Role of Various Neurotransmitters in the Central Regulation of Food Intake in the Dorsomedial Nucleus of the Hypothalamus
(ندگان)پدیدآورYousefvand, ShibaHamidi, Farshid
نوع فايل (MIME):PDF
In living organisms, the central control of nutrition is a highly complex and vital mechanism. Central control of nutrition occurs in various regions of the brain, with the hypothalamus being the most important of which is the hypothalamus. The hypothalamus controls feeding behaviors through neural circuits, specialized nuclei, and central neurotransmitters. Different hypothalamic nuclei involved in regulating food intake include ARC, PVN, LHA, VMH, and DMH. The DMH influences feeding behavior by modulating the activity of different neurotransmitters in the brain. This nucleus receives both orexigenic and anorexic inputs through neural connections with the ARC and other regions of the brain. Due to its location in the brain, the ARC has access to nutritional inputs from the circulation. Within this nucleus, there exist two distinct neuronal populations, namely NPY and POMC. Different inputs from circulation affect two neuronal populations in the ARC. These inputs are related to second-order neurons, including DMH. The DMH integrates these inputs and sends the final output to PVN and LHA. Therefore, DMH affects the central control of feeding regulation through these neural pathways.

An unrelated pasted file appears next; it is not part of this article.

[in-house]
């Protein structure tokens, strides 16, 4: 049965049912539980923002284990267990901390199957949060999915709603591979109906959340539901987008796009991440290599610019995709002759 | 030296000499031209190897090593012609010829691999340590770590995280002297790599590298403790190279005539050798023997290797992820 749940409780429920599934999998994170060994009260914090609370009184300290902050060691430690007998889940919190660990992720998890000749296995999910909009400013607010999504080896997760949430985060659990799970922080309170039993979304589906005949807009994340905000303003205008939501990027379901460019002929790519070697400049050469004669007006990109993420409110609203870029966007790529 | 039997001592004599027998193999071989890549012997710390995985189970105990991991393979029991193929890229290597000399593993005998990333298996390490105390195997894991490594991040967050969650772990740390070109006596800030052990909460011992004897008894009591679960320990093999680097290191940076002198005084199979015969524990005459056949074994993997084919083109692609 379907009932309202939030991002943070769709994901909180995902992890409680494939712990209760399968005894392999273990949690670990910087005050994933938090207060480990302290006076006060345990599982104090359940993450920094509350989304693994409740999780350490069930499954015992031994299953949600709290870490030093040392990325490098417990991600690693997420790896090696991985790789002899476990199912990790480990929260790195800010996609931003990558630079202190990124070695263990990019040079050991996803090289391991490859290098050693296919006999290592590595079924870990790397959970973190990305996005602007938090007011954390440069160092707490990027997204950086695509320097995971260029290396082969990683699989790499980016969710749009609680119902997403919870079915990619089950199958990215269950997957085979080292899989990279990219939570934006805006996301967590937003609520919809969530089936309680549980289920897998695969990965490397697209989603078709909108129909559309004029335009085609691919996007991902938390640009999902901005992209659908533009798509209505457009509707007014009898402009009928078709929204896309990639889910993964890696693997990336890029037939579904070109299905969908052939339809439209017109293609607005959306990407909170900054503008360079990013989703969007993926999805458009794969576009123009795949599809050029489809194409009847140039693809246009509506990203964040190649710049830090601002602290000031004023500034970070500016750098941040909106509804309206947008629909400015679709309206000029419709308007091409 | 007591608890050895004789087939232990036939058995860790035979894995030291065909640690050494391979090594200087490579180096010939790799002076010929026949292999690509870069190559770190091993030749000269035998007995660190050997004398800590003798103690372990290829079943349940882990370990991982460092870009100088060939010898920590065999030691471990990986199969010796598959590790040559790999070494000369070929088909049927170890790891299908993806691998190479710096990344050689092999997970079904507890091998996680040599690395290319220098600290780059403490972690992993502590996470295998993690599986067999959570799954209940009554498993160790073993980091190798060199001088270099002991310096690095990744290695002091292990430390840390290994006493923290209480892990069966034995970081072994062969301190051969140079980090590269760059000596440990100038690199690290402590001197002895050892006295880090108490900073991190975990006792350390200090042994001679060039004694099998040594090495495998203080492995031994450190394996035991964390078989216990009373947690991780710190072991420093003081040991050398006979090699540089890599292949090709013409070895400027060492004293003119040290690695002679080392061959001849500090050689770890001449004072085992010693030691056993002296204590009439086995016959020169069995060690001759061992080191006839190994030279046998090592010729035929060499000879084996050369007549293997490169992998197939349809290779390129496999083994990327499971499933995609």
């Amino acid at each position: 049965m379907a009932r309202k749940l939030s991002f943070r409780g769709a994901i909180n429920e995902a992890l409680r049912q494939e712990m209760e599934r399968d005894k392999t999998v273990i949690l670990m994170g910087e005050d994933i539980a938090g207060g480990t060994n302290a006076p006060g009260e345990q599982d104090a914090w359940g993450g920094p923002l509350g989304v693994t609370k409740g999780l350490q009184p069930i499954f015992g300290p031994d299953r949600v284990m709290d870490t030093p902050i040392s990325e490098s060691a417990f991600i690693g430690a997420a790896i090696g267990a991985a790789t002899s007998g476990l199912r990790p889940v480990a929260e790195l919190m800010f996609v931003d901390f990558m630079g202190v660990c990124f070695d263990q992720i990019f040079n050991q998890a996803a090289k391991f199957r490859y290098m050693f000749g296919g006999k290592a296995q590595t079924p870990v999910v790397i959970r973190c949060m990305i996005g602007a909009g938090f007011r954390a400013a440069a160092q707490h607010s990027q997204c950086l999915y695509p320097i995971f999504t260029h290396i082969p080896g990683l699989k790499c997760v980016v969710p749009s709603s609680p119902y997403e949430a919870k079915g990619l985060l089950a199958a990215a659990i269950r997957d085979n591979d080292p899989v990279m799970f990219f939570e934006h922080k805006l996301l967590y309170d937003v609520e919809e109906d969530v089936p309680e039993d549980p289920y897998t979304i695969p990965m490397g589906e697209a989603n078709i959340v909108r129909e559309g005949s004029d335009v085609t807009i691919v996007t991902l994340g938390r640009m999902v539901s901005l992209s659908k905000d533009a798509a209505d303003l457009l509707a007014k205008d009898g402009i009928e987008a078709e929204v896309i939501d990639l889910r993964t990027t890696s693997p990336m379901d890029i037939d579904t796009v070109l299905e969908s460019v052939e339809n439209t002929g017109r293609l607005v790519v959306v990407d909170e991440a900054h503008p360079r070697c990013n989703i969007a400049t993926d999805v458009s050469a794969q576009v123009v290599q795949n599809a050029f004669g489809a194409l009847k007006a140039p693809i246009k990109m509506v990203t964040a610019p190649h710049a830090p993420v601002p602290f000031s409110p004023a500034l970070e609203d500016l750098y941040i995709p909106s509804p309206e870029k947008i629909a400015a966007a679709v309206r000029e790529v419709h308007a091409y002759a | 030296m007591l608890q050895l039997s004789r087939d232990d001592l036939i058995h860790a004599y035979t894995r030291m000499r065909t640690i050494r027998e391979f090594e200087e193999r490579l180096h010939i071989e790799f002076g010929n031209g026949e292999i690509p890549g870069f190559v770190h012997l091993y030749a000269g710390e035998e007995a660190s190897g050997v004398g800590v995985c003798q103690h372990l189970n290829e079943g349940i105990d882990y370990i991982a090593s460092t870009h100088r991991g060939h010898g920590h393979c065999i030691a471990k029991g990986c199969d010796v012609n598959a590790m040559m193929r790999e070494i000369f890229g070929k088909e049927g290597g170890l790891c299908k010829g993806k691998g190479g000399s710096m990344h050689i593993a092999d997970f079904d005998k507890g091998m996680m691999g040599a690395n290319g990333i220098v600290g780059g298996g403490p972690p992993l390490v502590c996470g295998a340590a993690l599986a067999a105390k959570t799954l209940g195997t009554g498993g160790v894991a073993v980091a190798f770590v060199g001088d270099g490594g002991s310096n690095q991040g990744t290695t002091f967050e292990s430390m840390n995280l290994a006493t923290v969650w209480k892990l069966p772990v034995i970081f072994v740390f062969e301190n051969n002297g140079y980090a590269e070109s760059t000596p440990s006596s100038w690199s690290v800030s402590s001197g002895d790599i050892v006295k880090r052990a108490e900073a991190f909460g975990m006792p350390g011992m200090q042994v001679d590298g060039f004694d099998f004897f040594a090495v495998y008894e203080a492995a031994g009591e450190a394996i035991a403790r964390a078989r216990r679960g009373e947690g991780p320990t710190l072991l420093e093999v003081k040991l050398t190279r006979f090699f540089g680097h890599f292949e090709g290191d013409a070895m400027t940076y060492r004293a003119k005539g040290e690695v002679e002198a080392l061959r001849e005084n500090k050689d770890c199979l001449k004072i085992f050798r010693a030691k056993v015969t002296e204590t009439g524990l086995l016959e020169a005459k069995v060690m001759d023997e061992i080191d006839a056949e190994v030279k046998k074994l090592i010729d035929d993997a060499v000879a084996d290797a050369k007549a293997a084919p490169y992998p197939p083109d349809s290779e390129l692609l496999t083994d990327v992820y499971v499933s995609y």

Dorsomedial Nucleus of Hypothalamus
سازمان پدید آورندهDepartment of Basic Sciences, Faculty of Veterinary Medicine, Ferdowsi University of Mashhad, Mashhad, Iran.
Department of Basic Sciences, Faculty of Veterinary Medicine, Ferdowsi University of Mashhad, Mashhad, Iran.